Clinical FeaturesNeurology

Epilepsy Ireland – making communities Epilepsy aware!

May 20th – May 26th marked National Epilepsy Week, bringing one of the most common neurological conditions in the country into focus. With this important week for the epilepsy community having just taken place, we invited Epilepsy Ireland – via their Advocacy & Communications Manager, Paddy McGeoghegan – to share more information with Irish Pharmacy News about the work of the organisation….

Its a pleasure to be writing in this edition of Irish Pharmacy News to give community pharmacists insight about our work on the behalf of people with epilepsy and their families.

Epilepsy Ireland’s vision is to achieve a society where no person’s life is limited by epilepsy. Our Head Office is in Dublin, but like community pharmacists, we are also based in communities across Ireland – with 9 regional offices from Donegal to Cork. This strong community presence and work within communities is so important because epilepsy is a condition that affects people in all walks of life across Ireland. In fact, we estimate that over 45,000 people live with epilepsy in Ireland – making it one of the most common neurological conditions in the country.

Working towards our overall vision involves various strands of work. This includes our support and information services for people with epilepsy and their families; our training and education programmes for the wider community; our awareness and advocacy campaigns; and finally, our investment in epilepsy research. Our support and information services are much depended upon by people with epilepsy and their families. This service is delivered by our local Community Resource Officers via our regional offices, and experiences circa 20,000 contacts every year. Epilepsy is a very individual journey for those living with it and the families that support them. Our services aim to support people along every step of that journey through one-toone work via the Living Well with Epilepsy ‘Toolkit’ programme, and groups events like our local/ national supports groups in addition to groups targeted at different age cohorts for e.g. Teen Time – an online group for teens to meet others living with epilepsy and discuss challenges they may be facing.

The best example of our Training and Education programmes can be seen via our Epilepsy Awareness and Administration of Buccal Midazolam (BM) training for professionals. I know many of you reading will be familiar with BM and its importance in reducing hospitalisation and reducing risk from prolonged seizures.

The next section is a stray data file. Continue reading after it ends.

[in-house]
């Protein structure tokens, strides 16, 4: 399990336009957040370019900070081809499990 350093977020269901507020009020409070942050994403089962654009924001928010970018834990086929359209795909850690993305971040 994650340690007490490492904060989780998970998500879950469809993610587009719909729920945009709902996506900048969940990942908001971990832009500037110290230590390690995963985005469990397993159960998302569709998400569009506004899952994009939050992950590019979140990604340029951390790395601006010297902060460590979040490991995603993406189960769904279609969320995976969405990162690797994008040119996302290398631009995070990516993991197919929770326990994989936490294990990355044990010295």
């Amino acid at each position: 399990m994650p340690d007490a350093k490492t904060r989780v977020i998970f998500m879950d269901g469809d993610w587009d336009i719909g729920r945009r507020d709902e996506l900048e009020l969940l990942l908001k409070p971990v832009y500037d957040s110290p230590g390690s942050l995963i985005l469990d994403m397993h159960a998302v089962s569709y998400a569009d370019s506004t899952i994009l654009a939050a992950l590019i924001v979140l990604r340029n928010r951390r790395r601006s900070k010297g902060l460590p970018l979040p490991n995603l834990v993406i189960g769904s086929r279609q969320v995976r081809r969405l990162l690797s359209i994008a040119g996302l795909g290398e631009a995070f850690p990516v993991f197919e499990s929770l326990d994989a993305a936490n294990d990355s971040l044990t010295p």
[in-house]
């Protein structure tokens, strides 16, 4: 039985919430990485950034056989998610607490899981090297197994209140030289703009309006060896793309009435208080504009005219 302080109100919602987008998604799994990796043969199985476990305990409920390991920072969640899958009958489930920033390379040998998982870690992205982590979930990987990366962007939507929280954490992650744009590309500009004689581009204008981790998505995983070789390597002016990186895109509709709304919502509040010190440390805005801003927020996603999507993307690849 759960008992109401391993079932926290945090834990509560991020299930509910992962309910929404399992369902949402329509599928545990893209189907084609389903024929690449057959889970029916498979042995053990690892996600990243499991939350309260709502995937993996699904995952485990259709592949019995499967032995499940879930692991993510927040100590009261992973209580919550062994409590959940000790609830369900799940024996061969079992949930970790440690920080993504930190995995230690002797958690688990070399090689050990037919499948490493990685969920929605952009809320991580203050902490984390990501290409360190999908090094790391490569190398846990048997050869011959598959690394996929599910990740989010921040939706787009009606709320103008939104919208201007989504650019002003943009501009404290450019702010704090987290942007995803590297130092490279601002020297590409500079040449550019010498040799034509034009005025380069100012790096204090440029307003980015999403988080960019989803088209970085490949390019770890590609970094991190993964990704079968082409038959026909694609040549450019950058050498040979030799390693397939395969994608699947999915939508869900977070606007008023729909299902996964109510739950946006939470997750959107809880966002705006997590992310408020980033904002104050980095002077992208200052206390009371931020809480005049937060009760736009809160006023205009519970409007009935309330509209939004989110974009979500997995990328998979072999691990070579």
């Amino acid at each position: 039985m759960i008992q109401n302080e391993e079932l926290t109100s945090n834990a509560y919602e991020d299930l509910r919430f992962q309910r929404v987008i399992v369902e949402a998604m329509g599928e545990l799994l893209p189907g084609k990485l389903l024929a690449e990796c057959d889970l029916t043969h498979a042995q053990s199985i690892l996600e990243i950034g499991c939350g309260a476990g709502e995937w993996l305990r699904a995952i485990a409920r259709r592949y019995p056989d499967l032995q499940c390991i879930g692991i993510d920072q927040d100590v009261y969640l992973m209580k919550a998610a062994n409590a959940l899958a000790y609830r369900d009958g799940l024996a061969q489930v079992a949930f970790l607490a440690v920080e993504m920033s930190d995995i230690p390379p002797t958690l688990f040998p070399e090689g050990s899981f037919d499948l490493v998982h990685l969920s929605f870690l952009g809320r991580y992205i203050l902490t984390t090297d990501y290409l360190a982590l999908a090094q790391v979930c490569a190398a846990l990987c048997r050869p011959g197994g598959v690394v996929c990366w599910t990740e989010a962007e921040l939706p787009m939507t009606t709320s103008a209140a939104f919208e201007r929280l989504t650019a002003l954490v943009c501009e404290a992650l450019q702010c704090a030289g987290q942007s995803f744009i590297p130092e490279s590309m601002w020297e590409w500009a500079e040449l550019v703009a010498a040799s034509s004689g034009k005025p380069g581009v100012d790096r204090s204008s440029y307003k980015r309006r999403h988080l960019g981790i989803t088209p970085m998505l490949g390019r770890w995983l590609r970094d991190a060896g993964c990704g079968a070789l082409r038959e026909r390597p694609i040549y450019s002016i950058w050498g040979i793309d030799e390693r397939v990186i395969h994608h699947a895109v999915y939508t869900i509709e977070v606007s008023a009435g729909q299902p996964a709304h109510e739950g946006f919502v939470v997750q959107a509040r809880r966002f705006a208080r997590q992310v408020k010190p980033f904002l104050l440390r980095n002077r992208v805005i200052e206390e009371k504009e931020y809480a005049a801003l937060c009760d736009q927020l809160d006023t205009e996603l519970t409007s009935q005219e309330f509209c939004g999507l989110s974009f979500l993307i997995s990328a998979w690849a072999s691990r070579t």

Every year, we train circa 3,000 professionals in the administration of BM – with the vast majority of those being teachers/SNAs supporting a child with epilepsy in the classroom.

Awareness is so important when it comes to epilepsy. Unfortunately, as mentioned, there can still be stigma and misconceptions associated with the condition. The best way to combat this is by encouraging ongoing education and in particular, encouraging people with epilepsy to speak more openly about their condition to help the public separate the myths from the facts. During National Epilepsy Week, we provided a platform and shared several personal stories of the lived experience of epilepsy; these are the most powerful tools available to us when it comes to educating the public.

Achieving positive policy changes to improve the lives of people with epilepsy is also a key area of our work. As I write this, we have just assisted Minister Heather Humphreys with the launch of a new Free Travel scheme for those medically unfit to drive for at least a year and those who have never held a license due to a long-term health condition or disability. For many years, we advocated for this scheme and are delighted to see it officially launched – with an estimated 32,000 people set to potentially benefit. With elections on the horizon, we hope to achieve many more positive policy changes for people with epilepsy in the future.

Research can mean many things to many people, but to our community, it represents hope. Learning more about a condition which still has many unknowns can help to change the outlook for people diagnosed with epilepsy in the future. We first began investing in research in 2009, and last year, we reached the milestone of having invested a total of ¤1.5 million in Irish epilepsy research across 23 different projects.

While this has been a brief overview, I hope I have provided you with some insight into the work we do. As community pharmacists, you will engage with people with epilepsy every day – so please do encourage the people with epilepsy you meet to reach out to us for information and support. Likewise, we are also there for local communities on all thing’s epilepsy-related so if you need information, please do not hesitate to contact us on or by calling 014557500.

For more information on epilepsy and Epilepsy Ireland, visit

Written by Paddy McGeoghegan, Advocacy & Communications Manager, Epilepsy Ireland

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